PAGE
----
Authors: Gwyllim Jahn, Andrew Wit, James Pazzi
Over the past two decades, advances in computation, digital fabrication, and robotics have opened up new avenues for the design and production of complex forms, emergent processes, as well as new levels of efficiency. Many of these methods, however, tend to focus on a specific tool, such as the industrial robotic arm. Due to their initial costs and space/power/safety requirements, difficulties associated in creating automated workflows and custom tooling, as well as the need for reliable/repeatable procedures, these tools are often out of reach for the average designer or design institution. Additionally, these tools are typically treated as methods of production rather than collaborators, leaving outcomes that can feel void of craft, with the appearance of a typical CNC machined object. Rather than focusing on a specific production tool for manufacturing, this paper investigates a novel method for holographic handcraft-based production. This holographic augmentation—of simple and easily attainable analog tool sets—allows for the creation of extremely complex forms with high levels of precision in extremely short time frames. Through the lens of the recently completed steam-bent timber installation [BENT] produced at the Tyler School of Art, this paper discusses how Microsoft HoloLens in conjunction with the Fologram software plug-in can be integrated into the entirety of design and production processes as a means of producing a new typology of digital craft.
Authors: Gwyllim Jahn, Cameron Newnham, Jackson Wells, Nick van den Berg, Melissa Iraheta
We present a method for generating holographic construction information from parametric models. Holographic models replace 2D drawings and templates with unambiguous, contextual, shared and interactive design information. We show that our method enabled a team of expert bricklayers to complete a section of wall in a fraction of expected construction time and within typical tolerances, measured through comparative analysis of digital models to 3D point cloud scans of as built conditions.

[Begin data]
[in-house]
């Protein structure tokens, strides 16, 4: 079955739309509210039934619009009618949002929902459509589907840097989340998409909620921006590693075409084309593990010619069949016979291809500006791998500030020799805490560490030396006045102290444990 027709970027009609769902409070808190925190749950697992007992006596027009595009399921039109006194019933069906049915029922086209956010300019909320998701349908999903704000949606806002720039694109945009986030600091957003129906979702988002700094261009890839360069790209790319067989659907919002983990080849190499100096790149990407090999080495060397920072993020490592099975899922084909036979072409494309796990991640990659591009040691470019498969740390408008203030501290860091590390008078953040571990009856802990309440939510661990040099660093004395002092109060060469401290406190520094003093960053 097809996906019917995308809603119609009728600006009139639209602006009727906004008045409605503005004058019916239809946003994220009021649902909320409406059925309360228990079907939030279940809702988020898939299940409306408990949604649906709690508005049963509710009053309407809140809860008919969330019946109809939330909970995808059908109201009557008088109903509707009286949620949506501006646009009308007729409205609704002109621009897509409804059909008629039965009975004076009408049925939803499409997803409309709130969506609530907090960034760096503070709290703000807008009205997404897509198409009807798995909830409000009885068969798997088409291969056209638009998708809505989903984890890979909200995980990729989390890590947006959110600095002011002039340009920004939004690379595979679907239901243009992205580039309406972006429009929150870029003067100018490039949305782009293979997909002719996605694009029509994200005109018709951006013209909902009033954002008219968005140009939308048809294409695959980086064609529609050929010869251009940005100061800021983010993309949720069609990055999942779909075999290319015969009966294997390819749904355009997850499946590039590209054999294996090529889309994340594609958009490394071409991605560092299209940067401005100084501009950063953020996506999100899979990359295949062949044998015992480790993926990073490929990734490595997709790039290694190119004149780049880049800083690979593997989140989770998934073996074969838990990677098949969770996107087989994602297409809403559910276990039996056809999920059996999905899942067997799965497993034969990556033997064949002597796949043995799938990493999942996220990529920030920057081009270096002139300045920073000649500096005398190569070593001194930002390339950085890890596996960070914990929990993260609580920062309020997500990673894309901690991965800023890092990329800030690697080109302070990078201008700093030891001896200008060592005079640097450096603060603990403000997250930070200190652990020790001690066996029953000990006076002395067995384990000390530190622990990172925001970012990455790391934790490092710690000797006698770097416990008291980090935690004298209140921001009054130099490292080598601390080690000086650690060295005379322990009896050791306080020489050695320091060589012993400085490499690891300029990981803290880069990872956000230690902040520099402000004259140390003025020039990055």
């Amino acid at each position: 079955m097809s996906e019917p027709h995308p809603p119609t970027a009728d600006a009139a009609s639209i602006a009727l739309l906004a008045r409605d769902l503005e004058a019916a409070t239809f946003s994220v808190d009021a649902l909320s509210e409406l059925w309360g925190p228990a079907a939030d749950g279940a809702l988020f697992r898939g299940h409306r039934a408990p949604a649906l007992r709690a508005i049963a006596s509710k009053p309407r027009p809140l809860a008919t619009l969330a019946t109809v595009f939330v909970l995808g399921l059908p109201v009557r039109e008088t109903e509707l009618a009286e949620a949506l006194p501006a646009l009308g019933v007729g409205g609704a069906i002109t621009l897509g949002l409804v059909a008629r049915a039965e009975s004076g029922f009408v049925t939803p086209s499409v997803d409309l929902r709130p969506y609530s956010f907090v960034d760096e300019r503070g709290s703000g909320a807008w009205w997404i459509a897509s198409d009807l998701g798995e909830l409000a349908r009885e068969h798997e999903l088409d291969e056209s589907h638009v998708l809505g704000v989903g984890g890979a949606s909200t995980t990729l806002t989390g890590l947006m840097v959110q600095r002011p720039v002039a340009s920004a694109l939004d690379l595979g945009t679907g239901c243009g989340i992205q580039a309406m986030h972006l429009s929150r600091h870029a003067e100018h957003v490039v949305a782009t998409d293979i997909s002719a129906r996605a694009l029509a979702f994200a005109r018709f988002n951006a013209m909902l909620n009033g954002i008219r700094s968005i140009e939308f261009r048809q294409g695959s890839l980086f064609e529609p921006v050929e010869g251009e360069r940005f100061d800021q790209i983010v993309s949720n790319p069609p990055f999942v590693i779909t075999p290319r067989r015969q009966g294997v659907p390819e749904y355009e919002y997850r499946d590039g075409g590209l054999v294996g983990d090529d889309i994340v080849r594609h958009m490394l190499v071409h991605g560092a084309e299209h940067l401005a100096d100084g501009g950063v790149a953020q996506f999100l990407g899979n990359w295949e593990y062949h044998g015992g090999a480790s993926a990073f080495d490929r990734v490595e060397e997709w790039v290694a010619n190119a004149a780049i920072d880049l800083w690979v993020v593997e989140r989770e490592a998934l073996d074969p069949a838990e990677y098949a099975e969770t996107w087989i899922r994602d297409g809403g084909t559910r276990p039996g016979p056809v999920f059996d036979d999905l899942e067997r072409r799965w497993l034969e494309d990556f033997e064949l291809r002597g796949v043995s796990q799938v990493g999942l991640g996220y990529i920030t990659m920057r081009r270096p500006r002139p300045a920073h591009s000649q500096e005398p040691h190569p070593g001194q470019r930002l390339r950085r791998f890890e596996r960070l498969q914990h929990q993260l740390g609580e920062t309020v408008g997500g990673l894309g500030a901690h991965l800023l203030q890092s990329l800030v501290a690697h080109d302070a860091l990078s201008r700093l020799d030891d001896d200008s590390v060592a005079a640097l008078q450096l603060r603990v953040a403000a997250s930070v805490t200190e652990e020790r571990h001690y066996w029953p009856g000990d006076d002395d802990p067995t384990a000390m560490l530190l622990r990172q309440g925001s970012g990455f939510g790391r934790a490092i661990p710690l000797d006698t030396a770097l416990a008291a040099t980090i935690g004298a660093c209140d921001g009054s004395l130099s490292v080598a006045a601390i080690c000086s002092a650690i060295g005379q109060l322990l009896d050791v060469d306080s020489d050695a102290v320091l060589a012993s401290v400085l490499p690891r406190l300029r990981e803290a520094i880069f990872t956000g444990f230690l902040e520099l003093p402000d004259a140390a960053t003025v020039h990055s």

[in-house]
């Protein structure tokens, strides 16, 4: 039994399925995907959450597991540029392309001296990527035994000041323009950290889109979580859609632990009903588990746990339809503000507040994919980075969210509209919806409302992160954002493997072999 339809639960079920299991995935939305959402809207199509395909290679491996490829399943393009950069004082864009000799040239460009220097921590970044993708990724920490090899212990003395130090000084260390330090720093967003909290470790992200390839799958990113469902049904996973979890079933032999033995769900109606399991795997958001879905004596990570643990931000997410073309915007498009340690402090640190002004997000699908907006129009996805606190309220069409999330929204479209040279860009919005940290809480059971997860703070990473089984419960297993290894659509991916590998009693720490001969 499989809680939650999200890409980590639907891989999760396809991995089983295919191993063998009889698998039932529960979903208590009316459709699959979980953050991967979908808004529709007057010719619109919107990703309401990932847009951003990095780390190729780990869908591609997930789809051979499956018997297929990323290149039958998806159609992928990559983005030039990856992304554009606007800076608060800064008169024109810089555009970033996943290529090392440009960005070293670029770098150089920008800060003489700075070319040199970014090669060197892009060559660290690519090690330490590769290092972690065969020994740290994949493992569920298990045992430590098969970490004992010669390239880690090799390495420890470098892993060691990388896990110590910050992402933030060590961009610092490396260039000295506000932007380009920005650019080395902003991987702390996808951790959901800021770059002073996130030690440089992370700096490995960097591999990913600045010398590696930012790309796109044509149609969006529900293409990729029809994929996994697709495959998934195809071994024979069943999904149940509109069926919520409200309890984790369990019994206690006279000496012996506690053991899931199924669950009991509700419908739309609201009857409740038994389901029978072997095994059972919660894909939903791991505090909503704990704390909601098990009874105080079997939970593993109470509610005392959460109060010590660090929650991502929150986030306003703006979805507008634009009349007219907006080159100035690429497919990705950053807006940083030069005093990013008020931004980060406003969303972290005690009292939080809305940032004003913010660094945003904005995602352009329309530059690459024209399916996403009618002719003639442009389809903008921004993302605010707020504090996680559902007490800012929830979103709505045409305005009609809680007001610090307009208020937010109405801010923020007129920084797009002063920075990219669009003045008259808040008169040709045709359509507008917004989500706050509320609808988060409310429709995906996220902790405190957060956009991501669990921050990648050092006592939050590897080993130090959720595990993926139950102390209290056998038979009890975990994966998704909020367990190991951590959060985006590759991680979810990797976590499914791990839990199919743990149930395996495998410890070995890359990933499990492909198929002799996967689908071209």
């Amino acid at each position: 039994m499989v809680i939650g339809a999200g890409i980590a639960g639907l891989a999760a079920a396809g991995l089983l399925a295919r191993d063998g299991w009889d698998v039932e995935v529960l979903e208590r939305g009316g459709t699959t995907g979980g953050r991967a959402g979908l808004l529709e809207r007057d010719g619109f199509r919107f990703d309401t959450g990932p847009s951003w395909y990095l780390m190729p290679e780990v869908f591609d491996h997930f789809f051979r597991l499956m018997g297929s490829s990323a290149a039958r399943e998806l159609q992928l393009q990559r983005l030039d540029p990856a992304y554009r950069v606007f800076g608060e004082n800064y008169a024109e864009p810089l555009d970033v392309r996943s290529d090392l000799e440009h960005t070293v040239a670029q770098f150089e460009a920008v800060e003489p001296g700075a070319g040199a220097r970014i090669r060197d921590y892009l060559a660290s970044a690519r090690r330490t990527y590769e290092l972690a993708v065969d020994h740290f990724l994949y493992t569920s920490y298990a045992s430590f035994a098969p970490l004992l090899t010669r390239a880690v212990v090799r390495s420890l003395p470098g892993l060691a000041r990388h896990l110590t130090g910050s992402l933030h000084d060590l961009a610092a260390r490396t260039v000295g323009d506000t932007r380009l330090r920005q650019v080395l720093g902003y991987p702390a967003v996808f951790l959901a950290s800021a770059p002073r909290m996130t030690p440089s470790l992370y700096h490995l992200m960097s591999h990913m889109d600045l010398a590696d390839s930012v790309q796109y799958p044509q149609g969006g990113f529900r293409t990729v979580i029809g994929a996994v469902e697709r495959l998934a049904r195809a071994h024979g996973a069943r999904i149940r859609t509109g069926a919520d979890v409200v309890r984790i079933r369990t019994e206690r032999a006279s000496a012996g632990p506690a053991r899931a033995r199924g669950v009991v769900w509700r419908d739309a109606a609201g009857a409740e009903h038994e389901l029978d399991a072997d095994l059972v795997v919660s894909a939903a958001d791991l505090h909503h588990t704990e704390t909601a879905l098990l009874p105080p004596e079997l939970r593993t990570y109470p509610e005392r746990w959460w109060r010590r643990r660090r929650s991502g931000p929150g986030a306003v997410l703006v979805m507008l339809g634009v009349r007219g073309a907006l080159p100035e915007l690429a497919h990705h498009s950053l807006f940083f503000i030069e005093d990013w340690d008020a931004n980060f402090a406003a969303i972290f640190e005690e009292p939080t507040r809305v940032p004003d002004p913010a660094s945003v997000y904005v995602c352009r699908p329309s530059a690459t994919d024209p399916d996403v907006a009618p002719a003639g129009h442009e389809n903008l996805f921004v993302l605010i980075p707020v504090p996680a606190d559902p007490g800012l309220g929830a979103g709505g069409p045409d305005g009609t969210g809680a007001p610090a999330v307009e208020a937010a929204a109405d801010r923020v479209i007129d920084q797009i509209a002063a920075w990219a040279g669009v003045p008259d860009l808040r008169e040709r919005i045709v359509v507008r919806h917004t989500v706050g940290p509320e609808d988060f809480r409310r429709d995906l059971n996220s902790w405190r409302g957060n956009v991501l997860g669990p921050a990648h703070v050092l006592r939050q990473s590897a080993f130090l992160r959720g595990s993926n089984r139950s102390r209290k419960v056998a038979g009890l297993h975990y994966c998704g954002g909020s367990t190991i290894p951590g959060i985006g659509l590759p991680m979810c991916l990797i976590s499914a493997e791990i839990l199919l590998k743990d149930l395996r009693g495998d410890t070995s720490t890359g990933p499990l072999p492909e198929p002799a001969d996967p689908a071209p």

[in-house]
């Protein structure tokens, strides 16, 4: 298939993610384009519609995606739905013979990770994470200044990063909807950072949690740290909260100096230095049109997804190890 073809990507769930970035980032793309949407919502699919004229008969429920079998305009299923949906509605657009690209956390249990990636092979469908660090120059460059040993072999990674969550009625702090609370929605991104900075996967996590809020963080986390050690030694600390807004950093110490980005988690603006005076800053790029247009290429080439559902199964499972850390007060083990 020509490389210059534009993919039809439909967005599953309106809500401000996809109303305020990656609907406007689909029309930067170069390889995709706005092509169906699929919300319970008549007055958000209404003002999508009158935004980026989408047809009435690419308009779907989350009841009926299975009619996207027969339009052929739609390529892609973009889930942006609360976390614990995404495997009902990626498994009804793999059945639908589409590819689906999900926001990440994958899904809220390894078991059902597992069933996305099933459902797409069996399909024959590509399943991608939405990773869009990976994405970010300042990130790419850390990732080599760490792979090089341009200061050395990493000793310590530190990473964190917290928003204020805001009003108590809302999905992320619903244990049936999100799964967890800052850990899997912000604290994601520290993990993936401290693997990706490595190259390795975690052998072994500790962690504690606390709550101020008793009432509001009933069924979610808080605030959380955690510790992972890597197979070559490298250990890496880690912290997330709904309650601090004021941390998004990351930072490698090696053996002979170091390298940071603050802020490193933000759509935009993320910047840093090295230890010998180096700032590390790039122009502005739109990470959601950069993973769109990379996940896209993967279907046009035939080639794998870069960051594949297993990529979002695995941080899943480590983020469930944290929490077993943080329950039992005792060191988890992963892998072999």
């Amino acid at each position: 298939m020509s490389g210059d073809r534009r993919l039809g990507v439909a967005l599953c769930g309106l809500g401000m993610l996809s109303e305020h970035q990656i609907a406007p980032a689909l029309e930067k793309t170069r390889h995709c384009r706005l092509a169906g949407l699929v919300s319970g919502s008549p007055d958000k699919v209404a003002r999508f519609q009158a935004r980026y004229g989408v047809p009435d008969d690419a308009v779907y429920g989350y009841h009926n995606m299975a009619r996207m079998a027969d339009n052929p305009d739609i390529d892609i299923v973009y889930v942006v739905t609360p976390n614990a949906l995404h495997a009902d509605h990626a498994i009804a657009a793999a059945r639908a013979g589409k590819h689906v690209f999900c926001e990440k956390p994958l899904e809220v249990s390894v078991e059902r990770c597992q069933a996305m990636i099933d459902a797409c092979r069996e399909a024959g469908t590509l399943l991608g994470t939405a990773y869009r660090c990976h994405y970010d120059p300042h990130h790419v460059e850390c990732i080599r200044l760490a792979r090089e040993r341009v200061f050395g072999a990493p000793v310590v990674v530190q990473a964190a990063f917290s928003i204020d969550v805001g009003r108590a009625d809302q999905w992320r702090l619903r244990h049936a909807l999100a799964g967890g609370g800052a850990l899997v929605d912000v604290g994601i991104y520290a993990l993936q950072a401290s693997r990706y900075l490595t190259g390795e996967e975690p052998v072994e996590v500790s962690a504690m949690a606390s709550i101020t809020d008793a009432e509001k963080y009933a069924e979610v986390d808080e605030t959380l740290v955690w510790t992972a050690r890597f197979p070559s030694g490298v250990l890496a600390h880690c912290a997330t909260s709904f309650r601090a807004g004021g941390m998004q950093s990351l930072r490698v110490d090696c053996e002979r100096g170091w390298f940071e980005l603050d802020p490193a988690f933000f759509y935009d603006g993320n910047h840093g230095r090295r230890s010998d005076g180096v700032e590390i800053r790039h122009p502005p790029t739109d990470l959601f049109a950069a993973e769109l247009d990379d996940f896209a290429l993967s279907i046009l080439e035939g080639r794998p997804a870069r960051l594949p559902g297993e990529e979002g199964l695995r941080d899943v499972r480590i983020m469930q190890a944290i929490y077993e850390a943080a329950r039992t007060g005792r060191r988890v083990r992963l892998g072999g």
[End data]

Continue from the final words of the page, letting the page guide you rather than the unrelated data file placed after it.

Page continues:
Authors: Gwyllim Jahn, Cameron Newnham, Nick van den Berg, Matthew Beanland
The construction industry’s reliance on two-dimensional documentation results in inefficiency, inconsistency, waste, human error, increased cost and the impracticality of architectural experimentation with novel form, structure, material or fabrication approaches. We describe a software platform that enables designers to create interactive holographic instructions that translate design models into intelligent processes rather than static drawings. A prototypical project to design and construct a pavilion from bent mild steel tube illustrates the use of this software to develop applications assisting with the design, fabrication, assembly and analysis of the structure. We further demonstrate that fabrication within mixed reality environments can enable unskilled construction teams to assemble complex structures in short time frames and with minimal errors, and outline possibilities for further improvements.
Authors: Benjamin Felbrich, Achim Menges, Gwyllim Jahn, Cameron Newnham
Modelling three-dimensional virtual objects in the context of architectural, product and game design requires elaborate skill in handling the respective CAD software and is often tedious. We explore the potentials of Kohonen networks, also called self-organizing maps (SOM) as a concept for intuitive 3D modelling aided through mixed reality. We effectively provide a computational “clay” that can be pulled, pushed and shaped by picking and placing control objects with an augmented reality headset. Our approach benefits from combining state of the art CAD software with GPU computation and mixed reality hardware as well as the introduction of custom SOM network topologies and arbitrary data dimensionality. The approach is demonstrated in three case studies.